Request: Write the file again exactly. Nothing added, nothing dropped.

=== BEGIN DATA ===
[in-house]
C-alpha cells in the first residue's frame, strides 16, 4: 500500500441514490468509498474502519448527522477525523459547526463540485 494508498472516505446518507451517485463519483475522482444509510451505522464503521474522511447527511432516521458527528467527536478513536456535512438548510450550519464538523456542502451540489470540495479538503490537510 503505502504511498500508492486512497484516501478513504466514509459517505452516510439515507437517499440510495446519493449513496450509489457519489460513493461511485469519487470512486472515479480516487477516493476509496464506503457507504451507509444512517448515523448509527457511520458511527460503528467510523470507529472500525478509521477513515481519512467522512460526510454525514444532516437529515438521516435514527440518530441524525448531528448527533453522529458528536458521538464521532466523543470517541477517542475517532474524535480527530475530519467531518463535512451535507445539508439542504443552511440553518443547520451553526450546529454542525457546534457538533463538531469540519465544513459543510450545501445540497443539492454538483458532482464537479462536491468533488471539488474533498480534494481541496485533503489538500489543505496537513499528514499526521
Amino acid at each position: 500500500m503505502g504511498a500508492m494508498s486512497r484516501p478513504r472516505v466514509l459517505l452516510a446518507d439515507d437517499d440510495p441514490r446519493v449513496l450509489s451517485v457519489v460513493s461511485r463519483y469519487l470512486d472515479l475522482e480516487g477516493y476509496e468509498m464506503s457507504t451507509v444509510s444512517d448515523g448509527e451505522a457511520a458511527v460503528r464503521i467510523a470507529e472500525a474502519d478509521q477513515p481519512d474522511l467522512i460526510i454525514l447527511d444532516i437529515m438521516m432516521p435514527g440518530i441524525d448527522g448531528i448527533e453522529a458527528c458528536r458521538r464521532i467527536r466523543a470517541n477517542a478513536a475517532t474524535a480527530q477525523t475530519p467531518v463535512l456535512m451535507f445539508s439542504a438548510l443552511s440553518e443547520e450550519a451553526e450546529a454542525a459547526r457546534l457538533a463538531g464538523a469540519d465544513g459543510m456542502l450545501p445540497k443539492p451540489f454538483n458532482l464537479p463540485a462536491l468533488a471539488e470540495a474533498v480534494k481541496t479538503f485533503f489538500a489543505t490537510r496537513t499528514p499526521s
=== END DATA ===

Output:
[in-house]
C-alpha cells in the first residue's frame, strides 16, 4: 500500500441514490468509498474502519448527522477525523459547526463540485 494508498472516505446518507451517485463519483475522482444509510451505522464503521474522511447527511432516521458527528467527536478513536456535512438548510450550519464538523456542502451540489470540495479538503490537510 503505502504511498500508492486512497484516501478513504466514509459517505452516510439515507437517499440510495446519493449513496450509489457519489460513493461511485469519487470512486472515479480516487477516493476509496464506503457507504451507509444512517448515523448509527457511520458511527460503528467510523470507529472500525478509521477513515481519512467522512460526510454525514444532516437529515438521516435514527440518530441524525448531528448527533453522529458528536458521538464521532466523543470517541477517542475517532474524535480527530475530519467531518463535512451535507445539508439542504443552511440553518443547520451553526450546529454542525457546534457538533463538531469540519465544513459543510450545501445540497443539492454538483458532482464537479462536491468533488471539488474533498480534494481541496485533503489538500489543505496537513499528514499526521
Amino acid at each position: 500500500m503505502g504511498a500508492m494508498s486512497r484516501p478513504r472516505v466514509l459517505l452516510a446518507d439515507d437517499d440510495p441514490r446519493v449513496l450509489s451517485v457519489v460513493s461511485r463519483y469519487l470512486d472515479l475522482e480516487g477516493y476509496e468509498m464506503s457507504t451507509v444509510s444512517d448515523g448509527e451505522a457511520a458511527v460503528r464503521i467510523a470507529e472500525a474502519d478509521q477513515p481519512d474522511l467522512i460526510i454525514l447527511d444532516i437529515m438521516m432516521p435514527g440518530i441524525d448527522g448531528i448527533e453522529a458527528c458528536r458521538r464521532i467527536r466523543a470517541n477517542a478513536a475517532t474524535a480527530q477525523t475530519p467531518v463535512l456535512m451535507f445539508s439542504a438548510l443552511s440553518e443547520e450550519a451553526e450546529a454542525a459547526r457546534l457538533a463538531g464538523a469540519d465544513g459543510m456542502l450545501p445540497k443539492p451540489f454538483n458532482l464537479p463540485a462536491l468533488a471539488e470540495a474533498v480534494k481541496t479538503f485533503f489538500a489543505t490537510r496537513t499528514p499526521s